I'm aware there are many subsidizes in the US, for instance in agriculture. Still, it seems to be less than in Europe. There are subsidizes for homeownership in Germany but more people live in rented accommodation.
In comparison, buildable land in a European village or small town can be $100,000/acre - not that you can find an acre to buy anyway. Even if you could afford the land, you would then have to find the same amount again to build the house - so it is much cheaper to rent.
Sorry, you wanted a reference. This older story:
It captures some of the US pro-home-ownership arguments lower in the article.
Yeah, there are places in Europe cheaper than Germany, but $700,000/acre does not surprise me. I should have added that construction standards are very different between Europe and the US which also accounts for the low cost of housing. In many (most?) parts of the US houses are made of simple timber frames and hence are simply and quickly erected - I have seen houses (the outer shell obviously) go up in as little as two days. In Europe a lot (most?) of housing is made of brick, a more laborious process.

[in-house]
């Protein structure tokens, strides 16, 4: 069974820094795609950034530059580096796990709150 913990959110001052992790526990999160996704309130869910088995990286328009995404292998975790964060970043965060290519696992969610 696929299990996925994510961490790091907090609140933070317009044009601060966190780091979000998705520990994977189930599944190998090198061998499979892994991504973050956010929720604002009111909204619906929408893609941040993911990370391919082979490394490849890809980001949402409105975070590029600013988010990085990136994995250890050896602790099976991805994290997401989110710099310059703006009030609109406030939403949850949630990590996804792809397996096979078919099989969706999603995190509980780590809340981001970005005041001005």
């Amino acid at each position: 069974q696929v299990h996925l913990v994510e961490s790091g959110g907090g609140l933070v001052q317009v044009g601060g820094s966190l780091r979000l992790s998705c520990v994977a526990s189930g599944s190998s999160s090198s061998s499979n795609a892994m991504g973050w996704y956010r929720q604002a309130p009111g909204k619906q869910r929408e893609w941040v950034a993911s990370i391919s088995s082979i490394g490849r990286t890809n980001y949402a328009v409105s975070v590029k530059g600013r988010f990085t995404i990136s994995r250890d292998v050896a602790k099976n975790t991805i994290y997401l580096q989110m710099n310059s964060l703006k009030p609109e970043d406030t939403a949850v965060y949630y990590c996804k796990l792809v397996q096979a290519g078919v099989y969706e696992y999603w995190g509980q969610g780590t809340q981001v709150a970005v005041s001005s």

Around here, $10k/acre is considered expensive.
I'd jump at any chance to buy an acre of land zoned for residential construction for only 100k, even in the most 'rural' areas here ('rural' being relative, even very rural here is still suburban by US standards).
In Europe, they charge very high vehicle and gas tax to make up for the roads and keep people from driving. In the US we allow much less wealthy people to drive. Neither is correct, but we in the US highly subsidize commutes.